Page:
CUPERTINO, California (Reuters) - Apple (AAPL.O) Chief Executive Steve Jobs remains deeply involved in company decisions despite ceding control over operations, executives told shareholders, while waving off questions about reports of a regulatory probe into disclosure.
In a one-hour annual meeting at the firm’s headquarters in Cupertino, California, executives cautiously adhered to previous statements while fielding questions about Jobs’ health -- a subject of persistent market speculation.
But they declined to answer questions about reports that the U.S. Securities and Exchange Commission was examining Apple’s conduct in disclosing Jobs’ health problems, which will keep the widely respected executive sidelined till at least June.
Facing a prolonged recession and drought in consumer spending, Apple has been unable to shake questions regarding the future of its charismatic CEO, who has been on medical leave and out of public view for more than a month.
Jobs -- who co-founded Apple and is credited with transforming it into a consumer juggernaut after returning as CEO a decade ago -- announced in January that he would take a five-month leave of absence, handing over the reins of the firm and saying his health problems were “more complex” than originally thought.
“Nothing has changed” since that announcement, co-lead director Arthur Levinson said in response to shareholders’ questions at the firm’s headquarters in Cupertino, California.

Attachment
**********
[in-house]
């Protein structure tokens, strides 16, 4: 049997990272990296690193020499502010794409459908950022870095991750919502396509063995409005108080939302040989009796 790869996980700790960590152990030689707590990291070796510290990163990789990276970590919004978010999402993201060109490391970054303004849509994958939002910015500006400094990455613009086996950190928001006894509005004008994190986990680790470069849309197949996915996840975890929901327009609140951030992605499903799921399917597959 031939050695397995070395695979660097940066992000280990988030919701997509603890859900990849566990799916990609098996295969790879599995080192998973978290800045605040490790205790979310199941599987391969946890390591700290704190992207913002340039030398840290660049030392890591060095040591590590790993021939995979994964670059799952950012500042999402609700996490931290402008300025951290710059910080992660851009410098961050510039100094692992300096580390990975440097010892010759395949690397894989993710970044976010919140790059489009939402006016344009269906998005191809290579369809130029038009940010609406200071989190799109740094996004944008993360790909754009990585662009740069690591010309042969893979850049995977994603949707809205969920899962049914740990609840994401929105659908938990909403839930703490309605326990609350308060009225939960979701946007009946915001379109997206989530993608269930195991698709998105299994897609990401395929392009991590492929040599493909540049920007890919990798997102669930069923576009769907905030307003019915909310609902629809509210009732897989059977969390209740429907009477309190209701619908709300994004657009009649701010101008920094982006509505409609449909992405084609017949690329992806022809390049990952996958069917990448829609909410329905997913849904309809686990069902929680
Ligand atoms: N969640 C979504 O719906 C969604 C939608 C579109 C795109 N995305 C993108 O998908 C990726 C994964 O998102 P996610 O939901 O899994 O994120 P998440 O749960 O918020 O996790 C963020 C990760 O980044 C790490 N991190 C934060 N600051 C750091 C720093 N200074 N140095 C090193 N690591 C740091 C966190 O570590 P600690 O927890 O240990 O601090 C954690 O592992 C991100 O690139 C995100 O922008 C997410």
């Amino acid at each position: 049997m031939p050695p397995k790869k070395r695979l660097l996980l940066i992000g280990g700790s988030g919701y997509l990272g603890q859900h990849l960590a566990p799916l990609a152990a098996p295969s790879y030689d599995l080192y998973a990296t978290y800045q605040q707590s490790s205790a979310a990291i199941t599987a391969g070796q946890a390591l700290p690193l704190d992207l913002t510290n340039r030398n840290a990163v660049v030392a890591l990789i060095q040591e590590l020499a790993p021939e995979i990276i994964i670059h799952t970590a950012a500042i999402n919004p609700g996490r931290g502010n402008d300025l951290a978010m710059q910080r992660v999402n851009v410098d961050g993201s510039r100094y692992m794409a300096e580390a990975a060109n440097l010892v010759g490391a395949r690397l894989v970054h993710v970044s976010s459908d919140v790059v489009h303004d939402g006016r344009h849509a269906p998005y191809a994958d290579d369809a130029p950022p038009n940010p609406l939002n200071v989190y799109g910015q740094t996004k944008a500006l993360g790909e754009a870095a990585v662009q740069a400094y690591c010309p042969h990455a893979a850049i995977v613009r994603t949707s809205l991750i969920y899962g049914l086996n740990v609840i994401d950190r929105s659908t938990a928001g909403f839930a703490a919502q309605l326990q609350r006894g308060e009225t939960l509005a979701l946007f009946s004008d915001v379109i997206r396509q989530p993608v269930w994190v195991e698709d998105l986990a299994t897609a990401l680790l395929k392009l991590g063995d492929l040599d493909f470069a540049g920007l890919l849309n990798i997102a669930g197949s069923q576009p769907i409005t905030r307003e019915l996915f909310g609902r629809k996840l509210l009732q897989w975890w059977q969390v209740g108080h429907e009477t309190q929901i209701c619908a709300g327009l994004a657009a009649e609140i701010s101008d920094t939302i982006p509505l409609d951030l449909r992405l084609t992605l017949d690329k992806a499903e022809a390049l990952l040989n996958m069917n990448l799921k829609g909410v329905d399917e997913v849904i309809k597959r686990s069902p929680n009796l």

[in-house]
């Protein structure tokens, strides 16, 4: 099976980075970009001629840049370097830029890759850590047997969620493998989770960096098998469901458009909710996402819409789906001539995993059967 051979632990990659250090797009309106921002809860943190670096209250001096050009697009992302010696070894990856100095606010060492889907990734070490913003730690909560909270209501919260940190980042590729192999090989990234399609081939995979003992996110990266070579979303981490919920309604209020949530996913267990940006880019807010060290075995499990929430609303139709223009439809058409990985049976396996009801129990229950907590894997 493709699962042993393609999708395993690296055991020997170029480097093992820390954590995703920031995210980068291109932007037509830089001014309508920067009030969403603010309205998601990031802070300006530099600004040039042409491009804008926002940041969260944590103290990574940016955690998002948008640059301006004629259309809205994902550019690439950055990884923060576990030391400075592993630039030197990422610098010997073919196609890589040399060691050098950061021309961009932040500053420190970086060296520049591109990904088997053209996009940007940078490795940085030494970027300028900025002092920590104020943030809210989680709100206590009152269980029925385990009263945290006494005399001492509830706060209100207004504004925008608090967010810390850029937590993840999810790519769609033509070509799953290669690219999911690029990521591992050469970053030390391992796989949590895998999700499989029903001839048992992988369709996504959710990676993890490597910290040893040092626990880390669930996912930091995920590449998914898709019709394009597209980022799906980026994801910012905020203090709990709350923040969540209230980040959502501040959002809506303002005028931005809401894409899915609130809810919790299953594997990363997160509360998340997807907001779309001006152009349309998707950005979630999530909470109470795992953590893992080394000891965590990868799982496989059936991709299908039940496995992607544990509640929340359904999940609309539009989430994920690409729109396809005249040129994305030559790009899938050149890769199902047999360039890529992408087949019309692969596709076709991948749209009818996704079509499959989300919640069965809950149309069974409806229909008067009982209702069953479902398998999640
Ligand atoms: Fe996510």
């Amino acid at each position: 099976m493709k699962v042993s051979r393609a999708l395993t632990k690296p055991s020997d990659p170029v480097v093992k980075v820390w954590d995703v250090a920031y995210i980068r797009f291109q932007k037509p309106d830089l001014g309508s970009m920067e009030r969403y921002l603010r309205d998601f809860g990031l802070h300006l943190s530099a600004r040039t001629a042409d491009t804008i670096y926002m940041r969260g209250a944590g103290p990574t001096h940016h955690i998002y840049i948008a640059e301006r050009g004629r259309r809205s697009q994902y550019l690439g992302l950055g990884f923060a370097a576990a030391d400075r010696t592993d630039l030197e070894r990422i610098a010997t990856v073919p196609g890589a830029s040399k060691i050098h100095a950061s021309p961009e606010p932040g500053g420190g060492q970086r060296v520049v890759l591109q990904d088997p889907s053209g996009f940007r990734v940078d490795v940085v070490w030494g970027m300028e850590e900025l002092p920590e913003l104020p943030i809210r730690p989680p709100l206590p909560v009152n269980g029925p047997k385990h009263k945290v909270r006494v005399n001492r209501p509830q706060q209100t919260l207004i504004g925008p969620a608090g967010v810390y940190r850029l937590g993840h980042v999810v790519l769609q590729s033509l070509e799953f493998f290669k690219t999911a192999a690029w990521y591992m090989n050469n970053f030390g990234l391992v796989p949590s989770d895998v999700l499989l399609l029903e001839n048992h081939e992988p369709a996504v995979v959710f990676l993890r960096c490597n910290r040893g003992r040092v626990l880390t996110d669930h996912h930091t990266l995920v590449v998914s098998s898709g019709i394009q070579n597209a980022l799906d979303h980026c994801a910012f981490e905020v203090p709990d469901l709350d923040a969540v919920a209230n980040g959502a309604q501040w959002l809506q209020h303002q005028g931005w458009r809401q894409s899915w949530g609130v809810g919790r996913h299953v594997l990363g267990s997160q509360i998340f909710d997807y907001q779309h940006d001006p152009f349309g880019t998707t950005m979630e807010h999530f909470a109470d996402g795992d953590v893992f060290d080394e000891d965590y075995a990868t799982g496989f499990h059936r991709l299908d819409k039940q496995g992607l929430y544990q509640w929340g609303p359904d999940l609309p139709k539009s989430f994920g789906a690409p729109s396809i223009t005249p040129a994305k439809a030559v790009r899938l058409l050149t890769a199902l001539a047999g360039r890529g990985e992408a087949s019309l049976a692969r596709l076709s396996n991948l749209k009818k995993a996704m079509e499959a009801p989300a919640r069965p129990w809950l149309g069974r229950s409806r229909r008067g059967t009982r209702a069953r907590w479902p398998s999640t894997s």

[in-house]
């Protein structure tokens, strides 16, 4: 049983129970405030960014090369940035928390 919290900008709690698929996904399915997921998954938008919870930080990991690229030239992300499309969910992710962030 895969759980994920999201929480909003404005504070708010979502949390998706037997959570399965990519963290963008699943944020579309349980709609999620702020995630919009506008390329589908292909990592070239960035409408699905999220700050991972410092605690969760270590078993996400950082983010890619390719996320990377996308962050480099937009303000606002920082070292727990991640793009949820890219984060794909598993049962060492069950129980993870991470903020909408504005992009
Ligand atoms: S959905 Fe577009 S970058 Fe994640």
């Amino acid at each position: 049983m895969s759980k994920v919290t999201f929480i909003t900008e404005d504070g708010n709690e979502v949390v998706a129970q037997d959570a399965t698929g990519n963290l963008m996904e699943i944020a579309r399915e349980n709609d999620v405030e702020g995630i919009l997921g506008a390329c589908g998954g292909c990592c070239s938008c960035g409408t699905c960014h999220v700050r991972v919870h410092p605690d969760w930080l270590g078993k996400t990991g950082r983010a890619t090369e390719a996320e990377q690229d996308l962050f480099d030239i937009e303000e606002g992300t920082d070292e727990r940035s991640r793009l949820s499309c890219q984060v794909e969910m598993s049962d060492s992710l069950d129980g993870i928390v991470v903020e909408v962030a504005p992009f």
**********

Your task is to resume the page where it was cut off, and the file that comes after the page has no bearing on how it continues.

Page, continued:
Legal experts say Apple could face lawsuits over its health-related disclosures -- or lack thereof -- although that part of the law is seen as something of a gray area.
Still, the mood at Wednesday’s annual meeting was casual. Shareholders joined in a “Happy Birthday” chorus for Jobs, who was absent but turned 54 on Tuesday.
In 2004, Jobs was treated for a rare type of pancreatic cancer. He appeared gaunt at an Apple event in June 2008, touching off speculation that his cancer had returned. The company has not managed to completely quash that speculation.
The global economic slowdown has crushed consumer spending, and Apple’s array of pricey Macintosh computers, iPhones and iPods is starting to feel the pinch. Analysts say the company needs to launch a new blockbuster product this year to help galvanize growth.
Editing by Edwin Chan, editing by Gerald E. McCormick